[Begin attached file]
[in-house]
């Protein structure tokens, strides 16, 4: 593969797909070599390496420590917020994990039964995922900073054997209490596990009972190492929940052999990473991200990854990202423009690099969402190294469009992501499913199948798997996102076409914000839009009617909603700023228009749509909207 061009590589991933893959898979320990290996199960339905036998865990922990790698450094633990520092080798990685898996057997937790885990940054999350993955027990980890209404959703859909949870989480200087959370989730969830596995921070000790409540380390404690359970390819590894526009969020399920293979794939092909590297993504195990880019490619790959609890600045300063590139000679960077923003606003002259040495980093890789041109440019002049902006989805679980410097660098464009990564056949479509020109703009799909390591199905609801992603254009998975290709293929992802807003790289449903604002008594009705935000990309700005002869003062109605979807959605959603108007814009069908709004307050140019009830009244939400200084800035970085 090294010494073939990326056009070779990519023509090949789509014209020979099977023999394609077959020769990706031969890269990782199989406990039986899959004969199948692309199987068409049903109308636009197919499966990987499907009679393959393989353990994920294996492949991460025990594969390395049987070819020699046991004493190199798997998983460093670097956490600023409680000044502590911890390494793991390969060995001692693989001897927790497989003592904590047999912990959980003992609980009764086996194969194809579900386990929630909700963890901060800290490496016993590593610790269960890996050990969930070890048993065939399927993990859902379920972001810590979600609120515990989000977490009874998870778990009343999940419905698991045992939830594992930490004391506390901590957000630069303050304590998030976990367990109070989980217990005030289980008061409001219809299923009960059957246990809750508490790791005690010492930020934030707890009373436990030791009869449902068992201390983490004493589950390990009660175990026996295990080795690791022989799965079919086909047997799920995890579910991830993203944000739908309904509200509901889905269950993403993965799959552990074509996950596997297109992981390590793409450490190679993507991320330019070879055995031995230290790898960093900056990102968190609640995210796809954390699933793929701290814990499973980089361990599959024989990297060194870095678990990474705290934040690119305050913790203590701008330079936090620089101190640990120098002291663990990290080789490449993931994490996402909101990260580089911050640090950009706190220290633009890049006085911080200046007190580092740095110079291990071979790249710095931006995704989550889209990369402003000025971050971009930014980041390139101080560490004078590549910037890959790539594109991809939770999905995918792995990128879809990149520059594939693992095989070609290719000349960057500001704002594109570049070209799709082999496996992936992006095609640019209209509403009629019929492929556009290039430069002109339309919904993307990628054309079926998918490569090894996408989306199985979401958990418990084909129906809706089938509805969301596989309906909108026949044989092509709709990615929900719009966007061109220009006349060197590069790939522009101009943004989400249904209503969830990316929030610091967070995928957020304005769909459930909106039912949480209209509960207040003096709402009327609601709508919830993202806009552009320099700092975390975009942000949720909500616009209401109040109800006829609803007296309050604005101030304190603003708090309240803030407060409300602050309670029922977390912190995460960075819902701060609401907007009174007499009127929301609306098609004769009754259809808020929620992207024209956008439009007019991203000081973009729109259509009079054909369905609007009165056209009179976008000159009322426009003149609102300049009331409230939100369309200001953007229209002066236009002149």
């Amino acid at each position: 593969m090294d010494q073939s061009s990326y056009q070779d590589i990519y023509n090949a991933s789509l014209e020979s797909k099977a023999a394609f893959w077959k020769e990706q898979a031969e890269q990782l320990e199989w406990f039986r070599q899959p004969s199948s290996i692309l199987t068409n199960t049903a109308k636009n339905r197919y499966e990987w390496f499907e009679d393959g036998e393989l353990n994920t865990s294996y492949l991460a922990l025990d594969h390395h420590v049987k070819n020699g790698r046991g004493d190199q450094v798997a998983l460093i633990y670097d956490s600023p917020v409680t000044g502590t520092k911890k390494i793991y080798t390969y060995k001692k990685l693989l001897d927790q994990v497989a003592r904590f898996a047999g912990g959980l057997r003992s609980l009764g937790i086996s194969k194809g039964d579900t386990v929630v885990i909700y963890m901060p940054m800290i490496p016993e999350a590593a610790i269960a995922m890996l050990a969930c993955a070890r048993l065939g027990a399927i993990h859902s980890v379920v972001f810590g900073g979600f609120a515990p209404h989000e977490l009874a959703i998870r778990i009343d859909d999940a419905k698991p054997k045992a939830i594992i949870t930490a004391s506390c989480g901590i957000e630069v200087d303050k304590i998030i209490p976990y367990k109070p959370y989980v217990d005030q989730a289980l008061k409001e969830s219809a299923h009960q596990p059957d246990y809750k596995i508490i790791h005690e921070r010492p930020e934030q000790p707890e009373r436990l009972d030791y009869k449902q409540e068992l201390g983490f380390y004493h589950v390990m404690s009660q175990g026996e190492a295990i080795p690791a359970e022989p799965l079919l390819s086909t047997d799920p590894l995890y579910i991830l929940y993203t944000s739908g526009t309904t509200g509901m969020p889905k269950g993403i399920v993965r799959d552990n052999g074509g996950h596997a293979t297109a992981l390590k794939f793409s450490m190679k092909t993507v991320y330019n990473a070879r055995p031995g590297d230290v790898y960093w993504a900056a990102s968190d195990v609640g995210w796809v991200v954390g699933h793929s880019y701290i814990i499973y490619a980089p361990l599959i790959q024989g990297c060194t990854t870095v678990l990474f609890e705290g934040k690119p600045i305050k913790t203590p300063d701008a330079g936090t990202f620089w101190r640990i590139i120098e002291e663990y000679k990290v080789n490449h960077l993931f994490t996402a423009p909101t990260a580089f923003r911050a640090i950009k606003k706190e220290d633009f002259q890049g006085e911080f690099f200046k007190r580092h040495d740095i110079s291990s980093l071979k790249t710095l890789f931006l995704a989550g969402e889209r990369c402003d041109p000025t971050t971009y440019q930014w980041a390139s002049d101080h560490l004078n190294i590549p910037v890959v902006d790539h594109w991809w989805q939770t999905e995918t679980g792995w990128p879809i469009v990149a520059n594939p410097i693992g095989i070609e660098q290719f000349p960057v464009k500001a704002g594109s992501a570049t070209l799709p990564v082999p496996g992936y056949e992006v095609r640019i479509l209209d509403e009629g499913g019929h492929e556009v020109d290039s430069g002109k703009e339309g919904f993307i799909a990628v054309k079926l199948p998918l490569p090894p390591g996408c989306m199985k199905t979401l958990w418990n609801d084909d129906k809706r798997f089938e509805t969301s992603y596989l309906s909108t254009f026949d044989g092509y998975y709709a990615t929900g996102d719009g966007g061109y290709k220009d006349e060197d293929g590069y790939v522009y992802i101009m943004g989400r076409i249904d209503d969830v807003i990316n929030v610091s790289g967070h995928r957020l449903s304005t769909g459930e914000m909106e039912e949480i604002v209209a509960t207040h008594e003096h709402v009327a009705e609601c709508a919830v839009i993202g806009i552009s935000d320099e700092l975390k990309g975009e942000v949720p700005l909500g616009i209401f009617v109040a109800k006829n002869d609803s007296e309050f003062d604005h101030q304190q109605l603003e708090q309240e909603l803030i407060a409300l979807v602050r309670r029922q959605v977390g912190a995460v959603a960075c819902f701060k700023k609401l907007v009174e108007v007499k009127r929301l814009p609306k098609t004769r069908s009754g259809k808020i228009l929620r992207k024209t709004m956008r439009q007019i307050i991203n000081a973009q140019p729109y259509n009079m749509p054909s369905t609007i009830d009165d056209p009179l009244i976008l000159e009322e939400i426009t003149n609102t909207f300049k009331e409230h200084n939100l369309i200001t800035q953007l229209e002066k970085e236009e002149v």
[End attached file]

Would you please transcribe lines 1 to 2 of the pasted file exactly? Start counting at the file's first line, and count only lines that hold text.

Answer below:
[in-house]
């Protein structure tokens, strides 16, 4: 593969797909070599390496420590917020994990039964995922900073054997209490596990009972190492929940052999990473991200990854990202423009690099969402190294469009992501499913199948798997996102076409914000839009009617909603700023228009749509909207 061009590589991933893959898979320990290996199960339905036998865990922990790698450094633990520092080798990685898996057997937790885990940054999350993955027990980890209404959703859909949870989480200087959370989730969830596995921070000790409540380390404690359970390819590894526009969020399920293979794939092909590297993504195990880019490619790959609890600045300063590139000679960077923003606003002259040495980093890789041109440019002049902006989805679980410097660098464009990564056949479509020109703009799909390591199905609801992603254009998975290709293929992802807003790289449903604002008594009705935000990309700005002869003062109605979807959605959603108007814009069908709004307050140019009830009244939400200084800035970085 090294010494073939990326056009070779990519023509090949789509014209020979099977023999394609077959020769990706031969890269990782199989406990039986899959004969199948692309199987068409049903109308636009197919499966990987499907009679393959393989353990994920294996492949991460025990594969390395049987070819020699046991004493190199798997998983460093670097956490600023409680000044502590911890390494793991390969060995001692693989001897927790497989003592904590047999912990959980003992609980009764086996194969194809579900386990929630909700963890901060800290490496016993590593610790269960890996050990969930070890048993065939399927993990859902379920972001810590979600609120515990989000977490009874998870778990009343999940419905698991045992939830594992930490004391506390901590957000630069303050304590998030976990367990109070989980217990005030289980008061409001219809299923009960059957246990809750508490790791005690010492930020934030707890009373436990030791009869449902068992201390983490004493589950390990009660175990026996295990080795690791022989799965079919086909047997799920995890579910991830993203944000739908309904509200509901889905269950993403993965799959552990074509996950596997297109992981390590793409450490190679993507991320330019070879055995031995230290790898960093900056990102968190609640995210796809954390699933793929701290814990499973980089361990599959024989990297060194870095678990990474705290934040690119305050913790203590701008330079936090620089101190640990120098002291663990990290080789490449993931994490996402909101990260580089911050640090950009706190220290633009890049006085911080200046007190580092740095110079291990071979790249710095931006995704989550889209990369402003000025971050971009930014980041390139101080560490004078590549910037890959790539594109991809939770999905995918792995990128879809990149520059594939693992095989070609290719000349960057500001704002594109570049070209799709082999496996992936992006095609640019209209509403009629019929492929556009290039430069002109339309919904993307990628054309079926998918490569090894996408989306199985979401958990418990084909129906809706089938509805969301596989309906909108026949044989092509709709990615929900719009966007061109220009006349060197590069790939522009101009943004989400249904209503969830990316929030610091967070995928957020304005769909459930909106039912949480209209509960207040003096709402009327609601709508919830993202806009552009320099700092975390975009942000949720909500616009209401109040109800006829609803007296309050604005101030304190603003708090309240803030407060409300602050309670029922977390912190995460960075819902701060609401907007009174007499009127929301609306098609004769009754259809808020929620992207024209956008439009007019991203000081973009729109259509009079054909369905609007009165056209009179976008000159009322426009003149609102300049009331409230939100369309200001953007229209002066236009002149």